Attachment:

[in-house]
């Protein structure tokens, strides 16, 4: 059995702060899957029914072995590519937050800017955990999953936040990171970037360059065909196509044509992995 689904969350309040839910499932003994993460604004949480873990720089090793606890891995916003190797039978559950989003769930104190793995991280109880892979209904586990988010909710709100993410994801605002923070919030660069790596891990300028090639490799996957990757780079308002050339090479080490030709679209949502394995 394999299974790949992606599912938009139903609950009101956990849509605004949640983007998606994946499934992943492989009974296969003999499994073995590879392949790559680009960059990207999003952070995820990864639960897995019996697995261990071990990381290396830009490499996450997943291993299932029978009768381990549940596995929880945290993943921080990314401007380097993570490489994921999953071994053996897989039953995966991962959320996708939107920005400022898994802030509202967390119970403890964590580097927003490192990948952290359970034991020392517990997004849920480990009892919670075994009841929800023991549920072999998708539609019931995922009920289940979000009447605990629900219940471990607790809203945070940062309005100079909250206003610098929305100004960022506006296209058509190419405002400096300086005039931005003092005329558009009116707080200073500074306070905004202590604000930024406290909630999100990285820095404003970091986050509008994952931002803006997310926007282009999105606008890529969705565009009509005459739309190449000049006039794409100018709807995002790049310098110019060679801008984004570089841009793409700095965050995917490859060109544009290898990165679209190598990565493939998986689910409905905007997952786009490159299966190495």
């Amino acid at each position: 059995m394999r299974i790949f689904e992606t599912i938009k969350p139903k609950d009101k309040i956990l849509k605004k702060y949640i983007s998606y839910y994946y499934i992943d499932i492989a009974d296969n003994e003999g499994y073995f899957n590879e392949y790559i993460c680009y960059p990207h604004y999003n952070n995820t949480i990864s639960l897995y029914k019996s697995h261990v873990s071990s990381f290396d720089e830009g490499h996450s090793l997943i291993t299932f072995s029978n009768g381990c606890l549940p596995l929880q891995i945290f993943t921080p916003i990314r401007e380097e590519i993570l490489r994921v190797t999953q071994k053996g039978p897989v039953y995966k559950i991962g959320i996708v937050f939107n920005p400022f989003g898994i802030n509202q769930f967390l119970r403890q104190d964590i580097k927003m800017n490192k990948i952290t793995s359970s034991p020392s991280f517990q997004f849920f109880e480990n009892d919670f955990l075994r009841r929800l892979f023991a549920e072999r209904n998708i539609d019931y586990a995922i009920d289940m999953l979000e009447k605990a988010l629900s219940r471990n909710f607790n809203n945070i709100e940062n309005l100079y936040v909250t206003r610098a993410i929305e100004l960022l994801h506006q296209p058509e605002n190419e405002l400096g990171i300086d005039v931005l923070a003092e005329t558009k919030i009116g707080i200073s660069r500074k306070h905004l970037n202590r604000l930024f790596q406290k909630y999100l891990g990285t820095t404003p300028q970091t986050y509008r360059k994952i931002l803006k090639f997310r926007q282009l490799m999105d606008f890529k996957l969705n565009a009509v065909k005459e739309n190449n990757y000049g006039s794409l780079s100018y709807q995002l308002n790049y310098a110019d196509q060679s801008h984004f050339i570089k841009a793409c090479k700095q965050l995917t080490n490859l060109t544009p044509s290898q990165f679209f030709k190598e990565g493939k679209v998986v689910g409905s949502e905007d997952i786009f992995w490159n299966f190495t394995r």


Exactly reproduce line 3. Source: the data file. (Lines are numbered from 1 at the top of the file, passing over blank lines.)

């Amino acid at each position: 059995m394999r299974i790949f689904e992606t599912i938009k969350p139903k609950d009101k309040i956990l849509k605004k702060y949640i983007s998606y839910y994946y499934i992943d499932i492989a009974d296969n003994e003999g499994y073995f899957n590879e392949y790559i993460c680009y960059p990207h604004y999003n952070n995820t949480i990864s639960l897995y029914k019996s697995h261990v873990s071990s990381f290396d720089e830009g490499h996450s090793l997943i291993t299932f072995s029978n009768g381990c606890l549940p596995l929880q891995i945290f993943t921080p916003i990314r401007e380097e590519i993570l490489r994921v190797t999953q071994k053996g039978p897989v039953y995966k559950i991962g959320i996708v937050f939107n920005p400022f989003g898994i802030n509202q769930f967390l119970r403890q104190d964590i580097k927003m800017n490192k990948i952290t793995s359970s034991p020392s991280f517990q997004f849920f109880e480990n009892d919670f955990l075994r009841r929800l892979f023991a549920e072999r209904n998708i539609d019931y586990a995922i009920d289940m999953l979000e009447k605990a988010l629900s219940r471990n909710f607790n809203n945070i709100e940062n309005l100079y936040v909250t206003r610098a993410i929305e100004l960022l994801h506006q296209p058509e605002n190419e405002l400096g990171i300086d005039v931005l923070a003092e005329t558009k919030i009116g707080i200073s660069r500074k306070h905004l970037n202590r604000l930024f790596q406290k909630y999100l891990g990285t820095t404003p300028q970091t986050y509008r360059k994952i931002l803006k090639f997310r926007q282009l490799m999105d606008f890529k996957l969705n565009a009509v065909k005459e739309n190449n990757y000049g006039s794409l780079s100018y709807q995002l308002n790049y310098a110019d196509q060679s801008h984004f050339i570089k841009a793409c090479k700095q965050l995917t080490n490859l060109t544009p044509s290898q990165f679209f030709k190598e990565g493939k679209v998986v689910g409905s949502e905007d997952i786009f992995w490159n299966f190495t394995r």